Where you start has a lot to do with where you end up: More thoughts on nat gas
Reading a letter to the editor in the TJ reminded me of that old adage that where you end up has a lot to do with where you start.
Two or three years ago, most people didn’t even know that New Brunswick had a massive store of natural gas beneath our feet. It was too costly to extract so no one even bothered to discuss it.
Then, when the technology became available that would allow commercially viable extraction, instead of a broad public conversation about the best way to use this wealth under our feet for the betterment of our society – we leaped right to a frenzied and deeply confrontational debate about the specifics of the natural gas extraction techniques.
That latter discussion should have been one for engineers and water experts and technology providers – somehow it became a topic for Tim Horton’s as is now the accepted term in the vernacular.
Of course any industry and any development is fair game for Tim Horton’s but I would have hoped the conversation could have been broader with the experts weighing in on the peculiarities of things most of us will never really understand.
By way of example, imagine if we had seen the same approach with any of our industries. We would have no agriculture (too much risk of water contamination from agricultural runoff), no forestry, no fishing (still one of the most dangerous occupations around), no trucking, – not even call centres. The NFB funded a UdeM documentary of call centres that portrayed them as sweatshops creating epidemics of carpal tunnel and mental illness.
And of course the politicians jumped right into the subterfuge feet first. The New Brunswick Liberals know that there will be absolutely no large scale commercial production of natural gas (beyond Corridor which has been fracking for years) well beyond the next election. They could have taken a wait and see attitude with zero risk to the public but the politics were too juicy and now we risk alienating investment into this sector for no reason beyond crass politics. Of course, as many people view the world through partisan lenses, I feel compelled to reiterate I had the same feeling about the Tories and the sale of NB Power to Hydro-Quebec. Many of them told me privately that the sale was good for NB but the politics forced them to take the stand they did. In the end, politics is politics.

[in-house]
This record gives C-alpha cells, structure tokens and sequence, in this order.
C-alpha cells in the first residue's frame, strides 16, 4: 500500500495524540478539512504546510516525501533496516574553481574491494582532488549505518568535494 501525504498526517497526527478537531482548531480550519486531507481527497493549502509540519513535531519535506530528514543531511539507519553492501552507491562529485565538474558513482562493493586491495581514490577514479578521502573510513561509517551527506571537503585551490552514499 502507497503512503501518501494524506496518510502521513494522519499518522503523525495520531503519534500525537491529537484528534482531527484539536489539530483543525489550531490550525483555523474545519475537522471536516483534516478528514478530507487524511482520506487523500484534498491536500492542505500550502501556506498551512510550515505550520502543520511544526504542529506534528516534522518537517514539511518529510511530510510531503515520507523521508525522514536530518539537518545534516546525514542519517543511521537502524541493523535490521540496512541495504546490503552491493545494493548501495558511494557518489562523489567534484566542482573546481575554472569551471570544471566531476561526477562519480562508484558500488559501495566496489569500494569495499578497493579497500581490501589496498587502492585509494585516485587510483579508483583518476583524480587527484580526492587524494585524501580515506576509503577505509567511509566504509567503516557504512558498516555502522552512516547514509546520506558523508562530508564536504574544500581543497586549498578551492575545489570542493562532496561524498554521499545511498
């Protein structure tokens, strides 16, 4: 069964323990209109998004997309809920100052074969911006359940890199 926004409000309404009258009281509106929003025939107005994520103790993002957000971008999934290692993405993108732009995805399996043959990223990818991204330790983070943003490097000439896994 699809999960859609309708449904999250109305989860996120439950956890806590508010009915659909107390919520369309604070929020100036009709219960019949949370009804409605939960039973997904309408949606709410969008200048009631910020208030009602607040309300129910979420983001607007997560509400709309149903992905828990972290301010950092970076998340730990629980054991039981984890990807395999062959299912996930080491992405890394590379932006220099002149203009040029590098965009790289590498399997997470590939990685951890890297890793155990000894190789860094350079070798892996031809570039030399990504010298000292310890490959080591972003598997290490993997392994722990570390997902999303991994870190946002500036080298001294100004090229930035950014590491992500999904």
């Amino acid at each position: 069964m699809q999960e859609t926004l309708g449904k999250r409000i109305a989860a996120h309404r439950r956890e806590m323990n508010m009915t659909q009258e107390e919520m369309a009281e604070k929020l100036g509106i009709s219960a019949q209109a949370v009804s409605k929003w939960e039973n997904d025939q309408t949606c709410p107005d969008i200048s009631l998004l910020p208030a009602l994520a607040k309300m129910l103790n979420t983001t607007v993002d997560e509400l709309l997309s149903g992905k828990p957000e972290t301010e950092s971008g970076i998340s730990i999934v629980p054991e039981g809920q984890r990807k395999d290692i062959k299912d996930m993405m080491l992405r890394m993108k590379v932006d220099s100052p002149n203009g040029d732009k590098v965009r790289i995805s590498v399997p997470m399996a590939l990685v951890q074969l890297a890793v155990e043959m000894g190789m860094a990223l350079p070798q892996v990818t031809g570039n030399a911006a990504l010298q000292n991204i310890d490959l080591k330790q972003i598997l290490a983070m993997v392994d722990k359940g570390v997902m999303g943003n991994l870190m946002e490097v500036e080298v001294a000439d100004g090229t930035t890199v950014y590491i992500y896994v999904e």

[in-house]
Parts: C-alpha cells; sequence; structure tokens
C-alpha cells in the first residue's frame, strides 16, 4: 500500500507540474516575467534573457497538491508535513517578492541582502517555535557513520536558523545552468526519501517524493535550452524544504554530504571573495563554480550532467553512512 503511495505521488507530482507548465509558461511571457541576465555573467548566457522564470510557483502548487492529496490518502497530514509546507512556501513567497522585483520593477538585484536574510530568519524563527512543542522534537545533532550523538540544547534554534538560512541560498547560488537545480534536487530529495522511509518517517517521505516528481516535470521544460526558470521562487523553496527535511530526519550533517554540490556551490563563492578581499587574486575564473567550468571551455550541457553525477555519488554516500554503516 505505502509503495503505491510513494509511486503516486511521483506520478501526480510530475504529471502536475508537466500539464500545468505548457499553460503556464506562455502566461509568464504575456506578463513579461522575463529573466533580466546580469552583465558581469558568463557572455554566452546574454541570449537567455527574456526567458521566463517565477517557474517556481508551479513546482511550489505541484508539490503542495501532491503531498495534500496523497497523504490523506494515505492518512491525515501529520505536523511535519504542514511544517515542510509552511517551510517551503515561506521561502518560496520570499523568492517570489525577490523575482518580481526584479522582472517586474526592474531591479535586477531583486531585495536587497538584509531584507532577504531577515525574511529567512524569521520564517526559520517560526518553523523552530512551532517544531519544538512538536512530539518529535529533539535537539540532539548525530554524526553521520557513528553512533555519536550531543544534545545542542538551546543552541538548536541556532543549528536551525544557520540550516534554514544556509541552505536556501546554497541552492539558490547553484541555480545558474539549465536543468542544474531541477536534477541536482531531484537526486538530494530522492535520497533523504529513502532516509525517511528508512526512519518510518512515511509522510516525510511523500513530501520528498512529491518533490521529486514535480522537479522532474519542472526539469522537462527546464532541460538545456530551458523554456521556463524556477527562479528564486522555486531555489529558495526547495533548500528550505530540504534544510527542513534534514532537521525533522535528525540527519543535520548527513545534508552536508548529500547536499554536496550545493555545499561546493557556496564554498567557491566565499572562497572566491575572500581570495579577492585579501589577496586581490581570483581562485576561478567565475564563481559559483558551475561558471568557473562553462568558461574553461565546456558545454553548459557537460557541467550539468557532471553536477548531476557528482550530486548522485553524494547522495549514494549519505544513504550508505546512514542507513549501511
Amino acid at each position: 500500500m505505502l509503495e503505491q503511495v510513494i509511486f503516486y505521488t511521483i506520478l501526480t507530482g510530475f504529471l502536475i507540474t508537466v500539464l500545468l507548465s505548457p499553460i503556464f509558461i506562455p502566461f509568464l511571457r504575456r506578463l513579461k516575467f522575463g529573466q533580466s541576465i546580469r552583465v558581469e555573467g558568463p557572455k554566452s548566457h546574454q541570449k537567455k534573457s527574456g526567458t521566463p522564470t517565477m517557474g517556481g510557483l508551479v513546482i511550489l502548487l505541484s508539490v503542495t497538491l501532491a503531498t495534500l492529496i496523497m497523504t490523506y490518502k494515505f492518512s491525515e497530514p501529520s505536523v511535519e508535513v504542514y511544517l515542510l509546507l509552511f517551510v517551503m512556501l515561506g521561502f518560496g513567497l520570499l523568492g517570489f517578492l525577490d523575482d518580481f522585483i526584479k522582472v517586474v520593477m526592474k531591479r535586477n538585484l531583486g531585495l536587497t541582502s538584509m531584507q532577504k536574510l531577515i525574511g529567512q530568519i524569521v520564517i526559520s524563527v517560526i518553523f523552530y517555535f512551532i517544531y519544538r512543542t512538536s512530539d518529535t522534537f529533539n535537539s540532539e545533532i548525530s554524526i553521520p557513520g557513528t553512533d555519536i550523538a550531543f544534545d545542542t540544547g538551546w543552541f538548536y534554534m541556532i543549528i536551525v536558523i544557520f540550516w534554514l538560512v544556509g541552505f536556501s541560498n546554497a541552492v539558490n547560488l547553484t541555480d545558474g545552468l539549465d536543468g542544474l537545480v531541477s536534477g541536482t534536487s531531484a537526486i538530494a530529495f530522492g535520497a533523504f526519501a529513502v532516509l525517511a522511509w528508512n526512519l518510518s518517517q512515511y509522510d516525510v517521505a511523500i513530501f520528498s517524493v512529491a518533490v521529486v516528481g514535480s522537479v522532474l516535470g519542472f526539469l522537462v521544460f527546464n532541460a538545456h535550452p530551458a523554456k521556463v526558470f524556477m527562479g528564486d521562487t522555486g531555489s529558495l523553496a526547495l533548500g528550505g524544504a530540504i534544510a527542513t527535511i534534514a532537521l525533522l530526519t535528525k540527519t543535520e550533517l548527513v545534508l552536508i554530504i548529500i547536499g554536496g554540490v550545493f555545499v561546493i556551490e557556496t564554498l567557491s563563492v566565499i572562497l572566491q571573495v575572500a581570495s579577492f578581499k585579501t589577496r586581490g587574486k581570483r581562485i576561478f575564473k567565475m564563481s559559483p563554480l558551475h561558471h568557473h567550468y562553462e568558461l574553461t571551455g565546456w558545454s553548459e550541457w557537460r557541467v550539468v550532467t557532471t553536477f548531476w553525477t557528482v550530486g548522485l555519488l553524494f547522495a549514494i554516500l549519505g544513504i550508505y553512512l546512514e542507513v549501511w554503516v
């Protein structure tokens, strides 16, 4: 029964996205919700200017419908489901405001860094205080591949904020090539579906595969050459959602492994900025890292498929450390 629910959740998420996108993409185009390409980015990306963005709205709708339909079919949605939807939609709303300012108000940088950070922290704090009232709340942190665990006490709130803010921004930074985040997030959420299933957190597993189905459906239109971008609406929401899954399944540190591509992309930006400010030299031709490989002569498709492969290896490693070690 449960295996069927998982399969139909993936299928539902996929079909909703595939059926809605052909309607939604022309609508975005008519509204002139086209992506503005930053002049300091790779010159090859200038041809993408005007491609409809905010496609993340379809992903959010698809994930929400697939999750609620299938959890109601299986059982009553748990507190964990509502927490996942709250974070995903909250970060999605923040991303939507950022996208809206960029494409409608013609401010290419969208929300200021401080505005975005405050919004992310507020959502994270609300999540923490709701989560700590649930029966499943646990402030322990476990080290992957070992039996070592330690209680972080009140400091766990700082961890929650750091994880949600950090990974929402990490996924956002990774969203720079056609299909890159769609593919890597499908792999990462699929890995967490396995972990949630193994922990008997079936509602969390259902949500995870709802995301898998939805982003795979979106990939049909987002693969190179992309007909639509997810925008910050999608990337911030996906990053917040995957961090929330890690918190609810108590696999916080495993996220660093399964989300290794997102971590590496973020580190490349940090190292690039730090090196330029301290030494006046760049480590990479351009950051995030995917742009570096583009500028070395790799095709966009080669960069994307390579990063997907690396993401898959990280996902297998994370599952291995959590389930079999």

I don’t want to entice a long conversation about this except that it seems to me that if we viewed that gas as an true asset for New Brunswickers – after years of watching other provinces from Alberta to Saskatchewan to Newfoundland getting rich on oil and gas – now we have a little opportunity – and we seem to be eager to find ways to shut it down. We should be eager to make it work and if it just can’t be done safely – then reluctantly shut down.